36 undecillion sextillion
39 duodecillion 1000 sextillion
42 tredecillion septillion
45 quattuordecillion 1000 septillion
48 quindecillion octillion
51 sexdecillion 1000 octillion
54 septendecillion nonillion
57 octodecillion 1000 nonillion
60 novemdecillion decillion
63 vigintillion 1000 decillion
66 - 120 undecillion - vigintillion
303 centillion
600 centillion

Scientific Notation
© Copyright 2000, Jim Loy
Large (and small) numbers can be written in many ways. 375,000,000,000 is cumbersome and maybe confusing. In America it is called 375 billion. In most of the rest of the world it is called 375 thousand million. Even if you keep that straight, you may not remember the names for larger numbers, like nonillions.
Scientists (and other people) use scientific notation for large and small numbers. A number in this notation is written as a decimal number between one and 10 times an integer power of ten:
3.75x10^11 (or 3.75x1011)=375,000,000,000
6.7x10^-20 (or 6.7x10-20)=0.00000 00000 00000 00006 7
Here ^ means power. Normally we just write the superscript number. (which some WWW browsers cannot handle). These numbers are much more compact, and easier to read. In computer programming, this is often written slightly differently: 375,000,000,000=3.75E11.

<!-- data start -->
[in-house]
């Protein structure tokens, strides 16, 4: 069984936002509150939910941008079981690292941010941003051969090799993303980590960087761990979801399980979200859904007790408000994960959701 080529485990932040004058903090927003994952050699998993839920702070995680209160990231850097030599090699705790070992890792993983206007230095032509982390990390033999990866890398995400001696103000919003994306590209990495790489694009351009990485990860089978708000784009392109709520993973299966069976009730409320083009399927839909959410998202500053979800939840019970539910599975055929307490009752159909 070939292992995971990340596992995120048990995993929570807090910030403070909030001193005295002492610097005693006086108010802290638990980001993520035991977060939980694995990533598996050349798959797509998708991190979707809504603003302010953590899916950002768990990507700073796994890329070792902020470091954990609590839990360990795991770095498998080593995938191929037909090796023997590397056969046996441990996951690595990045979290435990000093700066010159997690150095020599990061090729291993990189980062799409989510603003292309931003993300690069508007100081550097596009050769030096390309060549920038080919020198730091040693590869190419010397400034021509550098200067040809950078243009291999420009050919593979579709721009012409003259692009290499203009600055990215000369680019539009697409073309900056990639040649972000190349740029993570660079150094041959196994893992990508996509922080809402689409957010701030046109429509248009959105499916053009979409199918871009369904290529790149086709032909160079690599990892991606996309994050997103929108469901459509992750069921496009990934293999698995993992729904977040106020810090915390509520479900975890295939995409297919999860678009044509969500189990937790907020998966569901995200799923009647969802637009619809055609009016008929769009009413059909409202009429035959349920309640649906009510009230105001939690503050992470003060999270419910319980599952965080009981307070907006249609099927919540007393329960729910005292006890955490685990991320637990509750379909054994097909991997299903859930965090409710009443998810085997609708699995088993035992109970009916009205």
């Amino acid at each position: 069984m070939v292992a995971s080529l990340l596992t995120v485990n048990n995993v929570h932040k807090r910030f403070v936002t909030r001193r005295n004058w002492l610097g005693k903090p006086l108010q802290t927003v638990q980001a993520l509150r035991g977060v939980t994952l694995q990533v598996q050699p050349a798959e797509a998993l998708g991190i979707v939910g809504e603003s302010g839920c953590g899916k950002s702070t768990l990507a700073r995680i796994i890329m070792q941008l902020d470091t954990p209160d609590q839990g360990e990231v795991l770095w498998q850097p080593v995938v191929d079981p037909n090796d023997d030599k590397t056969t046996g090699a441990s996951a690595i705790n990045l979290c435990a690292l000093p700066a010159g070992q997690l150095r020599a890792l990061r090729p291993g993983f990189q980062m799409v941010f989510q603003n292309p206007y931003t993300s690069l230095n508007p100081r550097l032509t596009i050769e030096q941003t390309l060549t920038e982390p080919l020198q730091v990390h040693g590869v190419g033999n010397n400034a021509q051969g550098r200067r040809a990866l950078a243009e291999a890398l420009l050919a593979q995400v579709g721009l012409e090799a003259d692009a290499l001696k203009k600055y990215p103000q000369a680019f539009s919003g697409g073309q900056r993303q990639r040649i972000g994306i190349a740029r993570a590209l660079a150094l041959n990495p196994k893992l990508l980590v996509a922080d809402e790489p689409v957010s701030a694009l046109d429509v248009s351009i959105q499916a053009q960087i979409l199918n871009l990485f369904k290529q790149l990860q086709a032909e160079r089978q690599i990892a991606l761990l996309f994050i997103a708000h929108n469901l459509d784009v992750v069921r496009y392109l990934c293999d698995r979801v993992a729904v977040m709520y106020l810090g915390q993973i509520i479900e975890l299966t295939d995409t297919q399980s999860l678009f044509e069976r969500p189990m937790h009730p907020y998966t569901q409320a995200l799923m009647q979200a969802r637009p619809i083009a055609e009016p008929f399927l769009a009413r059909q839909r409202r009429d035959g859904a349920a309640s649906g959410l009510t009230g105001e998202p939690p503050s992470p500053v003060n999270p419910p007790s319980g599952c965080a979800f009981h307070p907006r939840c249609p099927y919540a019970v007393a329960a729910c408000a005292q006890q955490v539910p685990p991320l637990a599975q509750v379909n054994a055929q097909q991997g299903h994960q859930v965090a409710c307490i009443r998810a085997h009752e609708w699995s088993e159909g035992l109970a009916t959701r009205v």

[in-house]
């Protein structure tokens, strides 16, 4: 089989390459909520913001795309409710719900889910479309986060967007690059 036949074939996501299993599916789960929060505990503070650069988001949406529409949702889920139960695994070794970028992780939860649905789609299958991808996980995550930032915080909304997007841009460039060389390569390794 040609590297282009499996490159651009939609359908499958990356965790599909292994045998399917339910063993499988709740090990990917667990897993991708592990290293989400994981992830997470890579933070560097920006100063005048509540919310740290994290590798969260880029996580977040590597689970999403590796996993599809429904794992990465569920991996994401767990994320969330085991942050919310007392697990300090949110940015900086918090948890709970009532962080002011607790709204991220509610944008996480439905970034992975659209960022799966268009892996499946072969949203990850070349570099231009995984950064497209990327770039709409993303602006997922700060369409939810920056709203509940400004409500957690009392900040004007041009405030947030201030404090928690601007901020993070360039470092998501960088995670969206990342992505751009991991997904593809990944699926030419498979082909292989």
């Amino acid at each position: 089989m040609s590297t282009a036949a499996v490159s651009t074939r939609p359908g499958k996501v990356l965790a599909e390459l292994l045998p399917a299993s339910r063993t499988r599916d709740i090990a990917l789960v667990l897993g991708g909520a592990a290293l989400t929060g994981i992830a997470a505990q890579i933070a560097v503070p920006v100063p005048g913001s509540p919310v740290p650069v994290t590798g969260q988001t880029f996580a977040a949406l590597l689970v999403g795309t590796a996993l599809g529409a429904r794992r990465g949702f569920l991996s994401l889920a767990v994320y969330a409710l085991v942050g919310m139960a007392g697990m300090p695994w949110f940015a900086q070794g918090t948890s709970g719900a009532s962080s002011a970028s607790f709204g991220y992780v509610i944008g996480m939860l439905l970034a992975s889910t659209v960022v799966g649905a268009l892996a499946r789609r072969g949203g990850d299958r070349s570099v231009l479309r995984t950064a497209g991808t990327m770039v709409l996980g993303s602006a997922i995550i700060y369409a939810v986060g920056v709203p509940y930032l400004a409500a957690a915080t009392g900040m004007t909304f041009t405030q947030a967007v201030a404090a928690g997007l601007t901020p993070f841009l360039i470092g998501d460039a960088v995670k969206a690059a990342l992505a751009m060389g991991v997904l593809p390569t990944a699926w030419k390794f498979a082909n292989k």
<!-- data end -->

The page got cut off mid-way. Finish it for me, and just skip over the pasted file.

OK, what is 3.75x10^11 + 6.7x10^-20? The answer 375,000,000,000.00000 00000 00000 00006 7 is ridiculous. Neither number implies that kind of accuracy. The answer is 3.75x10^11. compared to 3.75x10^11, 6.7x10^-20 is the same as zero.
Addendum:
There are other big numbers with names.
A zillion has come to mean an arbitrary or unknown large number.
A googol is 10^100.
A googolplex is 10^googol (10^10^10^2). This number is too large to write here without exponents.
Skewes' number (gesundheit) is 10^10^10^34 was used as an upper bound in a mathematical proof. Recently 10^10^10^10^10^7 was used in a proof.

The googolplex has given rise to the n-plex notation: n-plex is 10^n. n-minex is 10^-n.

Donald Knuth invented arrow notation, where m^n (^ is an up arrow) is the regular m^n.
m^^n is m^m^m^m...^m, with n up arrows.
m^^^n is m^^m^^m...^^m, with n ^^s.